McCann looking for more consistent contact

McCann looking for more consistent contact

ANAHEIM -- The defensive shifts that clog up the right side of the diamond during Brian McCann's at-bats are not going away anytime soon, a reality of this modern era of baseball that the Yankees' catcher has come to accept.

Instead of being frustrated by the situation, McCann is trying to adapt, and he acknowledged on Wednesday that he has consciously been trying to go the other way with pitches more often.

"I've been trying to work the ball to the whole field," McCann said. "The whole left side of the field is open. Maybe I'm trying to force it too much over there."

McCann was not in the Yankees' lineup on Wednesday, and entered the day hitless in his last 12 at-bats. He carried a .209 average and four homers and 12 RBIs into the series finale, and his .589 OPS ranked last among the 15 qualified Major League catchers.

"It's a give and take sometimes when you're hitting," McCann said. "Basically, I've got to get better. That's the bottom line. I've got to be more productive."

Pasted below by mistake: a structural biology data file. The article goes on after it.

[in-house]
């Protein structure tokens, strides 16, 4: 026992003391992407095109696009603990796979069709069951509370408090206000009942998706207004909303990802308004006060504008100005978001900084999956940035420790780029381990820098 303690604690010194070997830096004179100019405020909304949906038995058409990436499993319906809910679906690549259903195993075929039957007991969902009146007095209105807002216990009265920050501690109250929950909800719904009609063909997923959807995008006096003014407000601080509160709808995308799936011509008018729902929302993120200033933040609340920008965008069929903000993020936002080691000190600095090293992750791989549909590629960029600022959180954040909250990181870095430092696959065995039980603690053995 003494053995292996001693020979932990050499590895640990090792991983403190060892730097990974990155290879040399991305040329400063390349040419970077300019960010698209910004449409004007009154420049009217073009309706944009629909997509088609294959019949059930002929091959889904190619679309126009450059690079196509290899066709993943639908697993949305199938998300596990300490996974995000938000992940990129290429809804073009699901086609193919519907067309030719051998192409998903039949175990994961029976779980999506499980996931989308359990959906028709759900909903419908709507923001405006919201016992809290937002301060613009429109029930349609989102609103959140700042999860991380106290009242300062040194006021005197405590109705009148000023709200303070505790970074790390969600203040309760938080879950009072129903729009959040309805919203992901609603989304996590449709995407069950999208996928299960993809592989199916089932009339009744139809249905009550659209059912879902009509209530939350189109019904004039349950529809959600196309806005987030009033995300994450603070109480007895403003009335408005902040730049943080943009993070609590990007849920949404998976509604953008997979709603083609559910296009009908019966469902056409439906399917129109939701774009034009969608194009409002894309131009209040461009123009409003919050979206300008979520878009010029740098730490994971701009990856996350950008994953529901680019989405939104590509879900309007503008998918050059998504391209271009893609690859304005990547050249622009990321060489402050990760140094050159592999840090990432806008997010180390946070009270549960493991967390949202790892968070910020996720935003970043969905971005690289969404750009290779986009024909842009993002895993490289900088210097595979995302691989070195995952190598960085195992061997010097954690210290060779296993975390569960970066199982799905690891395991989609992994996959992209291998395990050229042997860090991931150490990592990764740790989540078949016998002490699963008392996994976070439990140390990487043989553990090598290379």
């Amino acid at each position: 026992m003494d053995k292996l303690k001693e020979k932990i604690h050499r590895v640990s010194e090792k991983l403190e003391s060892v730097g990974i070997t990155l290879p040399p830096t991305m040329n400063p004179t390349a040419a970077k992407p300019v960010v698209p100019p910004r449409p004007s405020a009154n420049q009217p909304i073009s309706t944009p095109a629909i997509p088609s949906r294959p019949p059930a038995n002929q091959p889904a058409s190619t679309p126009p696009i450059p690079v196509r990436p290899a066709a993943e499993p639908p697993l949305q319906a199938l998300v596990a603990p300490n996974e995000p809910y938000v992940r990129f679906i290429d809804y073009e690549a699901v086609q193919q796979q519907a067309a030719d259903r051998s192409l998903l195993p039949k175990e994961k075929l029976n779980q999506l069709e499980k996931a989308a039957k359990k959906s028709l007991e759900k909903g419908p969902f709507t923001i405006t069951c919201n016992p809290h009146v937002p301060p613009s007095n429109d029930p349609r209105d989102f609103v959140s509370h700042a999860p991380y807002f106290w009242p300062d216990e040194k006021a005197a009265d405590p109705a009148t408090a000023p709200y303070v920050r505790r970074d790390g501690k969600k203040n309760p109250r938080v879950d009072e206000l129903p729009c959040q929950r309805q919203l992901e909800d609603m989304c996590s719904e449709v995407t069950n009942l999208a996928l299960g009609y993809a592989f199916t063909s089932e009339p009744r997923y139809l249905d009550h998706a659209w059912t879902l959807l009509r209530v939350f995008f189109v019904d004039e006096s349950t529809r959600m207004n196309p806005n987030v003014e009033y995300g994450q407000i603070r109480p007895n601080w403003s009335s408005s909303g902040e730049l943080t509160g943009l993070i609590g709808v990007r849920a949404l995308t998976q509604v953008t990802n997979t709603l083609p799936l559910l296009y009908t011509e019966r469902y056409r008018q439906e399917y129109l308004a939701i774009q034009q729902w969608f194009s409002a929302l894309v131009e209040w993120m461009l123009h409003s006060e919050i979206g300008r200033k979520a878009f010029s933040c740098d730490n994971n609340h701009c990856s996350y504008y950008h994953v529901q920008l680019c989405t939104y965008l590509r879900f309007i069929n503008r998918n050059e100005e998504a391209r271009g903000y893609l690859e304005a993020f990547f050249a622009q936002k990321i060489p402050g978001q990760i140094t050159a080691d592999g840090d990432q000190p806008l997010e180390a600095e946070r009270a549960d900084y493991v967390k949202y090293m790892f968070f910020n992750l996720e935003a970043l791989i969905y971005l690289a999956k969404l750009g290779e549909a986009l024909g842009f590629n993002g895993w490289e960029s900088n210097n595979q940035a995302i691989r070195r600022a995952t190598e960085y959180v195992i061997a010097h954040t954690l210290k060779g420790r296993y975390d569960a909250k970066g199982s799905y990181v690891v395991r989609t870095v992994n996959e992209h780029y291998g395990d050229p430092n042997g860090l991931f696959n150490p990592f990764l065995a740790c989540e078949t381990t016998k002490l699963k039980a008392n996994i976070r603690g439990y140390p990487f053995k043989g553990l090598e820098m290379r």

While the results haven't yet followed, McCann does not appear to be stubbornly insisting on hitting the ball into the shift, though he wouldn't mind lacing a few line drives through it in the near future.

McCann even attempted a bunt in the second inning of Monday's 4-1 Yankees loss at Angel Stadium, rolling a foul ball up the third-base line against Jered Weaver.

"We had a guy on first base and no outs," said McCann, who bounced into a fielder's choice later in the at-bat. "First and second and no outs looks pretty good."

While McCann would like to be known as a hitter who can go to the opposite field with regularity, he also believes that barreling some pitches up will help turn his numbers around quickly.

"If you're consistently backing balls up, the shift is going to take some hits away from you, but it shouldn't take two hits away from you a night," McCann said. "Better consistent contact is what I need to be doing."

Bryan Hoch is a reporter for MLB.com. Follow him on Twitter @bryanhoch and read his MLBlog, Bombers Beat. This story was not subject to the approval of Major League Baseball or its clubs.